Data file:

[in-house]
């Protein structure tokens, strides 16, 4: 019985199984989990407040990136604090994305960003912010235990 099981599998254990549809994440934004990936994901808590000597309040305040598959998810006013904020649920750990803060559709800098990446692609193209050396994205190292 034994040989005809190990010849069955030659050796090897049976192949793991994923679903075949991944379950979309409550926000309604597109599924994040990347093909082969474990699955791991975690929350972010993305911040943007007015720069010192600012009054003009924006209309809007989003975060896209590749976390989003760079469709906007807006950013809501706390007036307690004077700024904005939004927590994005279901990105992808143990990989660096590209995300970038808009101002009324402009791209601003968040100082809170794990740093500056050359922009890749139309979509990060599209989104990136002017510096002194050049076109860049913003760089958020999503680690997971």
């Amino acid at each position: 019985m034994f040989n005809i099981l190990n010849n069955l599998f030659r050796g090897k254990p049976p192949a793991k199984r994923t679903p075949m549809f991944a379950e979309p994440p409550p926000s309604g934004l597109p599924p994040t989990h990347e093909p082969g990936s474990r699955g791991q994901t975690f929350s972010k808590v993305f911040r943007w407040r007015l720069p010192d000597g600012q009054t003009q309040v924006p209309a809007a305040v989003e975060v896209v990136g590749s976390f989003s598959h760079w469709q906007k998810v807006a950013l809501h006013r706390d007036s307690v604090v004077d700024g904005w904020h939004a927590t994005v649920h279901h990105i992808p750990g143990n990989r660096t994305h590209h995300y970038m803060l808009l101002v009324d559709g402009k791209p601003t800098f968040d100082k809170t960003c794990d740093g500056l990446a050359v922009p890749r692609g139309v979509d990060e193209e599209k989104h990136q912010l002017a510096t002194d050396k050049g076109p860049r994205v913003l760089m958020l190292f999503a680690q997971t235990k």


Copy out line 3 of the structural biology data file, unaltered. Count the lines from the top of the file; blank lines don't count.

């Amino acid at each position: 019985m034994f040989n005809i099981l190990n010849n069955l599998f030659r050796g090897k254990p049976p192949a793991k199984r994923t679903p075949m549809f991944a379950e979309p994440p409550p926000s309604g934004l597109p599924p994040t989990h990347e093909p082969g990936s474990r699955g791991q994901t975690f929350s972010k808590v993305f911040r943007w407040r007015l720069p010192d000597g600012q009054t003009q309040v924006p209309a809007a305040v989003e975060v896209v990136g590749s976390f989003s598959h760079w469709q906007k998810v807006a950013l809501h006013r706390d007036s307690v604090v004077d700024g904005w904020h939004a927590t994005v649920h279901h990105i992808p750990g143990n990989r660096t994305h590209h995300y970038m803060l808009l101002v009324d559709g402009k791209p601003t800098f968040d100082k809170t960003c794990d740093g500056l990446a050359v922009p890749r692609g139309v979509d990060e193209e599209k989104h990136q912010l002017a510096t002194d050396k050049g076109p860049r994205v913003l760089m958020l190292f999503a680690q997971t235990k």